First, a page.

Seikanron (征韓論)

Seikanron is the insistence of the members of the "Rusu-seifu" on making Korea open to the world by military power (Rusu-seifu means the government while heads of government are away: the heads of Rusu-seifu were Takamori SAIGO, Taisuke ITAGAKI, Shinpei ETO, Shojiro GOTO, and Taneomi SOEJIMA). However, it is said that the insistence of Saigo, who was the central figure of Seikanron, was not on dispatching military but on his himself going there as a Japanese official diplomatic delegation and on asking Korea to open its country to the world (this insistence is called 'Kenkanron' [the insistence on sending delegations to Korea).

They insisted on sending military to Korea on ground that some scholars of Kokugaku (the study of Japanese classical literature) and Mito-gaku (the scholarship and academic traditions that arose in the Mito Domain), and Shoin YOSHIDA said that ancient Japan had hegemony over Korean peninsula according to "Kojiki" (The Record of Ancient Matters) and "Nihon-shoki" (Chronicles of Japan). In addition, this idea was brought into the political insistence of the Sonno-joi movement (the movement advocating reverence for an emperor and the expulsion of foreigners).

After the Meiji Restoration, the Meiji government noticed Korea to establish a new government and negotiated to have diplomatic relations, but Korea rejected them because the format of diplomatic papers was different from the one of Edo period. In Korea, the King's father Daewongun governed the country instead of the King at that time, adopting the policy of national isolation and expulsion of foreigners, and Korean people was in high spirits. In March 1870, the Meiji government sent Hakubo SATA and Shigeru MORIYAMA to Korea, but SATA petitioned the government to conquer Korea by military force because he resented the attitude of Korea. In September, the government sent Gaimu-shojo (Junior Secretary of the Ministry of Foreign Affairs) Koki YOSHIOKA to Busan, and in February 1872, they appointed Yoshiakira SO as Gaimu-taijo (Senior Secretary of the Ministry of Foreign Affairs), and then, they sent Gaimu-taijo Yoshimoto HANABUSA to Korea in September. The movement of anti-Japanese became more active in 1873 instead of accepting the delegates from Japan, and then Korean officials led a boycott of Japanese goods and people in April and May. Therefore, the dispute of Seikanron became heated in Japan.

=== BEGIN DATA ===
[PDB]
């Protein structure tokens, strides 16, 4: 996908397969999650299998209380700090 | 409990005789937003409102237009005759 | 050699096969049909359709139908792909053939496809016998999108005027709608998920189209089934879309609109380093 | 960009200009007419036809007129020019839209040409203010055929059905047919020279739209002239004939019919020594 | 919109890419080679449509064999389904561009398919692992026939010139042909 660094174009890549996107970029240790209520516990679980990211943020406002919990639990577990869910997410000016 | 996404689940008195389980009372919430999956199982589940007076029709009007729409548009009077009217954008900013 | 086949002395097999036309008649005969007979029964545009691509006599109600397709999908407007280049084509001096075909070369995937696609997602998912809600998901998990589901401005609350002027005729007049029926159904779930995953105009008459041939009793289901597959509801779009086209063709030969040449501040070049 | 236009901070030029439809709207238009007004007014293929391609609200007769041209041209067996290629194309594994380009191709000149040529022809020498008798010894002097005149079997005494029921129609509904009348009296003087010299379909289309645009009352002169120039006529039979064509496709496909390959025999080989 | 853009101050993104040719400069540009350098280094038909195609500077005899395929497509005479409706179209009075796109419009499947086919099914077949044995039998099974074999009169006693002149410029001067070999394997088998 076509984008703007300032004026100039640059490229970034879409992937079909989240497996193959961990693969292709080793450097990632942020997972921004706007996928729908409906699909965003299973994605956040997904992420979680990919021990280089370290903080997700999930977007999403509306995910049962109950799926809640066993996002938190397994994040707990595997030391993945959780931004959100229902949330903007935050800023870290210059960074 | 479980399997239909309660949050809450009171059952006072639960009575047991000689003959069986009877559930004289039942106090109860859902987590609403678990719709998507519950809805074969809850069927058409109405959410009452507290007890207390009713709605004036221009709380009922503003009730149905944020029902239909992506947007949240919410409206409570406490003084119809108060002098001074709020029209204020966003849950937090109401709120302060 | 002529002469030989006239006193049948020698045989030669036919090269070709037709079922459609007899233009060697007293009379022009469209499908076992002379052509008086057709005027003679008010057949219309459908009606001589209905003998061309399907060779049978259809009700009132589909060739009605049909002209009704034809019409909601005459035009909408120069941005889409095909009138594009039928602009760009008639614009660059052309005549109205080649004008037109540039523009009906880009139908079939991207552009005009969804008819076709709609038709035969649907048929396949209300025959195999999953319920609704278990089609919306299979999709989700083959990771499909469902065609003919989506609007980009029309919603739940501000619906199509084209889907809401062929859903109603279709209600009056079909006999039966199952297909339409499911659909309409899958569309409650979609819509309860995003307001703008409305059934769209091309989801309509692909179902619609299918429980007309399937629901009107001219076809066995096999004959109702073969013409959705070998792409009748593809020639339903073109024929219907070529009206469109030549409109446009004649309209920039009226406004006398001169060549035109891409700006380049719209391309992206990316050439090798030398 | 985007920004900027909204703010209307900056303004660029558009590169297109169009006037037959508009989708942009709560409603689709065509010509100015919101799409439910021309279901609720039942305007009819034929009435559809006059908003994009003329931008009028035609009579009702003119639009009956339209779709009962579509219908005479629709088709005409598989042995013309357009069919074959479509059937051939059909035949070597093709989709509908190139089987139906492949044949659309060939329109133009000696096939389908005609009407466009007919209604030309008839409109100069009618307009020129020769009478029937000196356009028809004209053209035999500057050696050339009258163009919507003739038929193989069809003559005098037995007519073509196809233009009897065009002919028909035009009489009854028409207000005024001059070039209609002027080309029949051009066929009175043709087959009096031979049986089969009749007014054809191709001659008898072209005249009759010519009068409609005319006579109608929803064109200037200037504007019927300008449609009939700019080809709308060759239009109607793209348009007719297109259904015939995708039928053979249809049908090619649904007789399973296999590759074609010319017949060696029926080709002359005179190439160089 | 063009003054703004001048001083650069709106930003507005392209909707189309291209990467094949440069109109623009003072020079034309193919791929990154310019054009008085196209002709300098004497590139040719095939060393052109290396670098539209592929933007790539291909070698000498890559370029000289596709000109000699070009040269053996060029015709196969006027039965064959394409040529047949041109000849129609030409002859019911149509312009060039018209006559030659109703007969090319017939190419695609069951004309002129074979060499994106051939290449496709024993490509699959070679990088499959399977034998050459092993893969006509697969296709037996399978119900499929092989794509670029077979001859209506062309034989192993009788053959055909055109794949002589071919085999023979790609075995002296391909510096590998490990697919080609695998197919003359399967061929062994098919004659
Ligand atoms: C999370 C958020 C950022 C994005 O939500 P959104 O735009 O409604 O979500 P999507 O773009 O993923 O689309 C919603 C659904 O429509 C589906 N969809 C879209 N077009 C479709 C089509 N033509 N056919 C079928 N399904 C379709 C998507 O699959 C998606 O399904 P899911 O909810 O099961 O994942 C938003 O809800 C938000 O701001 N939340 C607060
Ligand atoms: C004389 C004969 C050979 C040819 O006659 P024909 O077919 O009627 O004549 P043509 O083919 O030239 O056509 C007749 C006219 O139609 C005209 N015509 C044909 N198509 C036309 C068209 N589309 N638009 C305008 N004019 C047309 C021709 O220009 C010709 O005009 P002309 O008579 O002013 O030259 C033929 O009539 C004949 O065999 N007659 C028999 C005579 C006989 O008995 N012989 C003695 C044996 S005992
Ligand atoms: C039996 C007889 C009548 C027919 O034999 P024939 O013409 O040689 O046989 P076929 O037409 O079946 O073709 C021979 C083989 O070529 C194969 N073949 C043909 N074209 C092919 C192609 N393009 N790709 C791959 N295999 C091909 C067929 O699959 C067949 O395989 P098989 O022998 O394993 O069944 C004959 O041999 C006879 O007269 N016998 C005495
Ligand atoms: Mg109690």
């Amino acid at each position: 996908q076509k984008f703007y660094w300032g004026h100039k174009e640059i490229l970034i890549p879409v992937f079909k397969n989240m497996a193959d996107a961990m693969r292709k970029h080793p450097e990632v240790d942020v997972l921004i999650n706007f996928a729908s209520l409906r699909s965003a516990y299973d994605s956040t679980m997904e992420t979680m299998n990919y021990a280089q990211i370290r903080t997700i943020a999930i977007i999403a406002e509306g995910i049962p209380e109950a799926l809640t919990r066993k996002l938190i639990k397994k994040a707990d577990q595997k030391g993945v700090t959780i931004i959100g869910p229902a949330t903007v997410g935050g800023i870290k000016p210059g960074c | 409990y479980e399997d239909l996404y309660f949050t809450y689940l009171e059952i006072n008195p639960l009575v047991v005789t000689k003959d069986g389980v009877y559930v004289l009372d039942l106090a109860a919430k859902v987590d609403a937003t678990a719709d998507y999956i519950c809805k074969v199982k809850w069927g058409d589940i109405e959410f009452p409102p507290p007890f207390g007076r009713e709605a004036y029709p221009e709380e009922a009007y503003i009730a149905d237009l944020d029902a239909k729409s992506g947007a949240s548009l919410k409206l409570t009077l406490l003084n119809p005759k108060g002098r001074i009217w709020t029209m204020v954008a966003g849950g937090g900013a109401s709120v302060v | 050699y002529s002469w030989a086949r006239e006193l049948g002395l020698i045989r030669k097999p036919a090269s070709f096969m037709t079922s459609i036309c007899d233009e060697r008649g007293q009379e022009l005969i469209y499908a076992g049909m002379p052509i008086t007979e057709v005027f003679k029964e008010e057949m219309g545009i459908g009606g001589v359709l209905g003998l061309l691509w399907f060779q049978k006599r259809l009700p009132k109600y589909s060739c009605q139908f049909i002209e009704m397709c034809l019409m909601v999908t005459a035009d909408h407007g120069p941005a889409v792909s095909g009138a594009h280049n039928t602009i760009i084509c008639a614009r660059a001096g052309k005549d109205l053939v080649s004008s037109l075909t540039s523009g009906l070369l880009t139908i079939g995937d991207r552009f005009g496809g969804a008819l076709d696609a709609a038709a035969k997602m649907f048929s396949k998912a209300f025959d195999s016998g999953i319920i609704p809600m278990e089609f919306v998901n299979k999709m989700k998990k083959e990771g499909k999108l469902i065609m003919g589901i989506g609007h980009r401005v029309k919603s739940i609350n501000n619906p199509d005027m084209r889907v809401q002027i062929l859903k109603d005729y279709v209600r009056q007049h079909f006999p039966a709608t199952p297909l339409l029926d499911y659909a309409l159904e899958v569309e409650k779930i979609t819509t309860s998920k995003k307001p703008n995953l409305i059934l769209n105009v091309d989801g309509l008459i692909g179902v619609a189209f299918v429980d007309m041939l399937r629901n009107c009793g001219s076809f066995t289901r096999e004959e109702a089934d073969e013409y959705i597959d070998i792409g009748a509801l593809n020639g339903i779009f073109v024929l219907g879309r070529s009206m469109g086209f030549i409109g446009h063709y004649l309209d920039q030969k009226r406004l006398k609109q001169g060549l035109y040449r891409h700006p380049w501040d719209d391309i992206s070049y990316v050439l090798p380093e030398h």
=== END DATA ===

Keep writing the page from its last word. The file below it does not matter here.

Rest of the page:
In June 1873, the problem of diplomacy with Korea was highlighted at the cabinet meeting again after Shigeru MORIYAMA was back to Japan. Sangi (the Councilor) Taisuke ITAGAKI insisted that Japan dispatch the military for protecting Japanese residents in Korea, whereas Takamori SAIGO opposed to send the military and insisted that he himself go to Korea as an ambassador. Shojiro GOTO, Shinpei ETO agreed with SAIGO. The Meiji government once decided to send Takamori SAIGO as an ambassador to Korea in August 1873, but Toshimichi OKUBO, Tomomi IWAKURA, Takayoshi KIDO and other members of the Iwakura Mission who returned Japan in September 1873 opposed it because it was too early in their opinion, and the government finally decided to suspend to send Saigo to Korea. The Grand Minister SANJO fell ill because the situation became uncontrollable to him. In consequence, Saigo, Itagaki and others who supported Seikanron went into opposition (this incident is called the "Seikanron Coup" or the "Coup of 1873"), and they became leaders of the revolt by Shizoku (family or person with samurai ancestors) from Saga War in 1874 to Satsuma Rebellion or the Freedom and People's Right Movement.

[Original Japanese]